BMT-08: A Comparative Effectiveness Study of Transdermal Granisetron to Ondansetron

  • STATUS
    Recruiting
  • End date
    May 16, 2024
  • participants needed
    90
  • sponsor
    University of Illinois at Chicago
Updated on 16 June 2022
nausea
ondansetron
dexamethasone
preparative regimen
quetiapine
antiemetics
granisetron
butyrophenone

Summary

Patients undergoing either an autologous or allogeneic hematopoietic stem cell transplant (HSCT) and receiving preparative chemotherapy experience a considerable amount of chemotherapy-induced nausea and vomiting (CINV). Current strategies at reducing CINV in this patient population are suboptimal due to lack of efficacy and supportive evidence, potential for increased adverse events, and drug-drug and drug-disease contraindications.

Description

Patients undergoing either an autologous or allogeneic hematopoietic stem cell transplant (HSCT) and receiving preparative chemotherapy experience a considerable amount of chemotherapy-induced nausea and vomiting (CINV). Current strategies at reducing CINV in this patient population are suboptimal due to lack of efficacy and supportive evidence, potential for increased adverse events, and drug-drug and drug-disease contraindications. This study will be an open-label, prospective trial randomizing patients at a 1:1 ratio, to either one of two 5-hydroxytrytamine 3 (5-HT3) antagonists, transdermal granisetron or intravenous (i.v.) ondansetron, in combination with other standard, routinely administered anti-emetic drugs (dexamethasone). Rescue antiemetics will be administered at any time during the study period for vomiting or severe nausea at the request of the patients or as recommended by the attending physicians. For the granisetron treatment arm, patients will be educated and instructed to self-administer a single transdermal granisetron patch one-two days (approximately 24-48 hours) prior to start of the preparative regimen. An additional dose of transdermal granisetron will be administered 7 days after the initial granisetron dose. For the ondansetron treatment arm, patients will receive the standard dose and schedule of intravenous ondansetron that is routinely administered for each respective preparative regimen. Use of rescue medications will be assessed daily during chemotherapy, and for 7 days after the last chemotherapy drug administration (delayed phase). Nausea, vomiting, and treatment-related side effects will be documented and followed during this same time period. A quality of life questionnaire (MDASI-BMT) will be administered at Day + 7 (7 days after day of infusion). All other aspects of patient care (i.e., chemotherapy administration, supportive care, etc.) and laboratory monitoring will adhere to the routine standard of care operating procedures for stem cell transplant patients.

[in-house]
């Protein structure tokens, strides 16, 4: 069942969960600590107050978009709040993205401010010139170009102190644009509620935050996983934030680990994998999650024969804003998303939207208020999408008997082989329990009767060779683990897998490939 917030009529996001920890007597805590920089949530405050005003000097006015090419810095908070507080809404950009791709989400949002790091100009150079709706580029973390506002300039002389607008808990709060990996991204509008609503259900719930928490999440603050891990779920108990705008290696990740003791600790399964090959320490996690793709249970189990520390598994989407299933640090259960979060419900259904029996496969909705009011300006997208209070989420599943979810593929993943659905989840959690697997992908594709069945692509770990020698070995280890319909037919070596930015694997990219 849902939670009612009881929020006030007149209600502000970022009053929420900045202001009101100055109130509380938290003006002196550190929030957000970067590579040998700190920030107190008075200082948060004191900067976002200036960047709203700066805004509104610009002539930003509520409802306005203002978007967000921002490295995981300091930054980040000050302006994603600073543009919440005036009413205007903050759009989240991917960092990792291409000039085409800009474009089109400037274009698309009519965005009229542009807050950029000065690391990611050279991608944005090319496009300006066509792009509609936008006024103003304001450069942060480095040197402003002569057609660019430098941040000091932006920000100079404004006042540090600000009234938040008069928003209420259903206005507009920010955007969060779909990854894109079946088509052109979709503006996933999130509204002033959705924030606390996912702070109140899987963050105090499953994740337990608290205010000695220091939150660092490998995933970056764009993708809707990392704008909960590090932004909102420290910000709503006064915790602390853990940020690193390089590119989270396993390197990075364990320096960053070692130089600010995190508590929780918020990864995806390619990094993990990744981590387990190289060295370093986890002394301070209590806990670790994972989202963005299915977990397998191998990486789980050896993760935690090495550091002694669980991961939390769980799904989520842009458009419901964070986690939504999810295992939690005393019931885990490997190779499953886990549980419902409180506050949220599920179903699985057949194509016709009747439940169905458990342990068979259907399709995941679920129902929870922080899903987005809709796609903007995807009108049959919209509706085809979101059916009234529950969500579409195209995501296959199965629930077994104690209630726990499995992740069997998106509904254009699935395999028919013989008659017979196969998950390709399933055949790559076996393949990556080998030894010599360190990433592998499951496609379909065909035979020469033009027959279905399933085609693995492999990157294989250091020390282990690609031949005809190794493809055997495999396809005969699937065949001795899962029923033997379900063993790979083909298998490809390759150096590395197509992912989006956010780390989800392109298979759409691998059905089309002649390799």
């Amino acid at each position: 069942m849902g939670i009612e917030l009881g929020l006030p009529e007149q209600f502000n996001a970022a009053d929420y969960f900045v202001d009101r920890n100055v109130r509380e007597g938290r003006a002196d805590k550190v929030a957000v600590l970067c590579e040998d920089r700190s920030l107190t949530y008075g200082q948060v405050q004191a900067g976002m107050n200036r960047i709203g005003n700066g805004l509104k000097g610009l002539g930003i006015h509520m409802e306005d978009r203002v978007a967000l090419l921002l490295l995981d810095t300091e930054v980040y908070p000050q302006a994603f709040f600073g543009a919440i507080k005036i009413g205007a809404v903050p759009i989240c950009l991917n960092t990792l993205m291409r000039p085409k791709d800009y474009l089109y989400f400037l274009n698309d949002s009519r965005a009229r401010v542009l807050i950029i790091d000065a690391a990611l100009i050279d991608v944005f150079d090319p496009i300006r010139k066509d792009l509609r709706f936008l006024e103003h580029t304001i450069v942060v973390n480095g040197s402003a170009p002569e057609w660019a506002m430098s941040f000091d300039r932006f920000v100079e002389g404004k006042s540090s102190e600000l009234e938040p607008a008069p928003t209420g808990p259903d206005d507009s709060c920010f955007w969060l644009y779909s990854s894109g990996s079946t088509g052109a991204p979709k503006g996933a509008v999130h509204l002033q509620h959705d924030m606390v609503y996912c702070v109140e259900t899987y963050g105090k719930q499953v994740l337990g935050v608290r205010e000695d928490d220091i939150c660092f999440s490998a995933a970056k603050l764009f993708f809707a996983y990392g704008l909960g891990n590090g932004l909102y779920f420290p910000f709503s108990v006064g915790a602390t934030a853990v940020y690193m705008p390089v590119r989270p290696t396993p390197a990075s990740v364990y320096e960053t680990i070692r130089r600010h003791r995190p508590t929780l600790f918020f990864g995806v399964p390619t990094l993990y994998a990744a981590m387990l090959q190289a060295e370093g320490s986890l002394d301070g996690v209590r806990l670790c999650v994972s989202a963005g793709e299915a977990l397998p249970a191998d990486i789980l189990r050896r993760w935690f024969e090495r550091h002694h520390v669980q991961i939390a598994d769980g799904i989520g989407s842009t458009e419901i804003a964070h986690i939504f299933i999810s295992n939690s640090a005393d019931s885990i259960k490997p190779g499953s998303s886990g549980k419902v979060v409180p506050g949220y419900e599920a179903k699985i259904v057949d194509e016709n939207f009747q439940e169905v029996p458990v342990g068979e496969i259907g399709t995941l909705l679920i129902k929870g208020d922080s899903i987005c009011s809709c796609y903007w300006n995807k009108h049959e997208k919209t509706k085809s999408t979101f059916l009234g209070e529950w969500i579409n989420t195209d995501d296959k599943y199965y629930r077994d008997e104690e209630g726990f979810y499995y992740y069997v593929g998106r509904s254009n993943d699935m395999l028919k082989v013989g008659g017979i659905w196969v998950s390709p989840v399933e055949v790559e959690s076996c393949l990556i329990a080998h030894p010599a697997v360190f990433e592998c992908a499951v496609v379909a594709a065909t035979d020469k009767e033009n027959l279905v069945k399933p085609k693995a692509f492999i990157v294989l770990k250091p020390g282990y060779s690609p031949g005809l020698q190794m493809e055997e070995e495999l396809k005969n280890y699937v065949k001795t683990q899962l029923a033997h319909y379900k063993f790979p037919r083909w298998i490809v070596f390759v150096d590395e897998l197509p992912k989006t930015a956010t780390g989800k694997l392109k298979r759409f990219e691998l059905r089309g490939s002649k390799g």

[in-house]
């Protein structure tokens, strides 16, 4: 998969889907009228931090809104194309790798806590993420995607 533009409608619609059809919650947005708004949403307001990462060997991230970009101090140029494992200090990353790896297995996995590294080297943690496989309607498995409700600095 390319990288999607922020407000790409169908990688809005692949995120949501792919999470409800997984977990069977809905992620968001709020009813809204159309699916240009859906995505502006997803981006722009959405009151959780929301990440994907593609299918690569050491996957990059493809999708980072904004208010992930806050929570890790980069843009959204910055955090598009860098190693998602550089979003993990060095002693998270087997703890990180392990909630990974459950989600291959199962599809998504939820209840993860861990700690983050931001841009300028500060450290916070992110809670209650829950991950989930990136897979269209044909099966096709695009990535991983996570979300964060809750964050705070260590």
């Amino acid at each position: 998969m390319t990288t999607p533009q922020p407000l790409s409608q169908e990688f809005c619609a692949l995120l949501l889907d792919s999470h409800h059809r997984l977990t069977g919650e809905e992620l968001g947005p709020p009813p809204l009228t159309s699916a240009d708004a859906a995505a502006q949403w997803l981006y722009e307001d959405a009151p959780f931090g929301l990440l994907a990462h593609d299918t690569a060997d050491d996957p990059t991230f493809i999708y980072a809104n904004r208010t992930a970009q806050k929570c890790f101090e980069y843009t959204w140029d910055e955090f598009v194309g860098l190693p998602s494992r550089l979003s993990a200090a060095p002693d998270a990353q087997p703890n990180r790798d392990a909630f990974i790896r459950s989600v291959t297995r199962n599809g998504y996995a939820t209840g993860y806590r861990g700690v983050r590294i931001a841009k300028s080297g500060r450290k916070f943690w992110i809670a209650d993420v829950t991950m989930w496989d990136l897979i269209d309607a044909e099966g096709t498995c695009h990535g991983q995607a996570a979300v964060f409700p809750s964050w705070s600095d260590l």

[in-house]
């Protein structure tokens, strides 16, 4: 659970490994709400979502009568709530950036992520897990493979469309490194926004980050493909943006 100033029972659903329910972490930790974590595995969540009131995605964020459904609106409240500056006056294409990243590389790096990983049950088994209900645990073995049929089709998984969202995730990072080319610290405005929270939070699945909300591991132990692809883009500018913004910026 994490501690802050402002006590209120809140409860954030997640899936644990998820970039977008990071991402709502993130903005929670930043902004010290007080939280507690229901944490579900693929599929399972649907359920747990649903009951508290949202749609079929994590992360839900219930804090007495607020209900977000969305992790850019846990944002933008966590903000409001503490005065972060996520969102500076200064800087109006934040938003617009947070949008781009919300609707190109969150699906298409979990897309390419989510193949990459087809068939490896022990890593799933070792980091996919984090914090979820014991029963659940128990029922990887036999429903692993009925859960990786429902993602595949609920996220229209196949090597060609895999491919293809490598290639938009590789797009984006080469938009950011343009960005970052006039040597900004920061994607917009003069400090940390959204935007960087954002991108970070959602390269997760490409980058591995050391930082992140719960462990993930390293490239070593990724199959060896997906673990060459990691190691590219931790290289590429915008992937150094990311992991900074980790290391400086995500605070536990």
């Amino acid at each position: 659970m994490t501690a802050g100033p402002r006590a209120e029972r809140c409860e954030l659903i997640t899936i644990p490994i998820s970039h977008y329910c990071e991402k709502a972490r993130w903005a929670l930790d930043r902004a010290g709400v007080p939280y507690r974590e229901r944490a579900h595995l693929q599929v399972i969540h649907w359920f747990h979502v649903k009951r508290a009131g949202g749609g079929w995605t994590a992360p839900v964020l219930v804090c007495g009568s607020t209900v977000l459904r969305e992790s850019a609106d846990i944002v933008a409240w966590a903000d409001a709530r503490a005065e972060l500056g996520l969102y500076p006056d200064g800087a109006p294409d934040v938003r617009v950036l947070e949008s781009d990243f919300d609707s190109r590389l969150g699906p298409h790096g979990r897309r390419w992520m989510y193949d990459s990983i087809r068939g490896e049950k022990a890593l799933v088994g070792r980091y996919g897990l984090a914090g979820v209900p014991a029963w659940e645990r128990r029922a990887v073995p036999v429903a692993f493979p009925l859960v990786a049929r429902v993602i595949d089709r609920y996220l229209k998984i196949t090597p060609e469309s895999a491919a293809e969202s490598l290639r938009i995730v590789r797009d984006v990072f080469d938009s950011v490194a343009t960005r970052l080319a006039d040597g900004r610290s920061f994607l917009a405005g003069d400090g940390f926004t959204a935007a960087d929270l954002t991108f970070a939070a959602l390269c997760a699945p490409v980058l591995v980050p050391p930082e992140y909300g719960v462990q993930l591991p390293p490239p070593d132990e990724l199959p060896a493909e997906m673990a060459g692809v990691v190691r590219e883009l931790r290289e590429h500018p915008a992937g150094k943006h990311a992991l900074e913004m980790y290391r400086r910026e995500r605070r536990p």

Details
Condition Chemotherapy-induced Nausea and Vomiting
Treatment ondansetron, Intravenous Dexamethasone, Granisetron Transdermal Patch
Clinical Study IdentifierNCT04150614
SponsorUniversity of Illinois at Chicago
Last Modified on16 June 2022

Eligibility

Yes No Not Sure

Inclusion Criteria

Age 18-75 years at time of enrollment receiving either a preparative regimen and either an autologous or allogeneic stem cell transplant
No vomiting ≤ 24 hours prior to registration
No treatment with an antipsychotic agent such as risperidone, quetiapine, clozapine, phenothiazine or butyrophenone for ≤ 30 days' prior registration or planned during protocol therapy. No patients will be removed from these treatments for study enrollment purposes
No chronic phenothiazine administration as an antipsychotic agent (patients may receive prochlorperazine and other phenothiazines as rescue antiemetic therapy). No patients will be removed from these treatments for study enrollment purposes
No known hypersensitivity to granisetron

Exclusion Criteria

Concurrent use of amifostine
Known hypersensitivity to granisetron patch or ondansetron
Patients with a history of long QT syndrome or Torsade de Pointes
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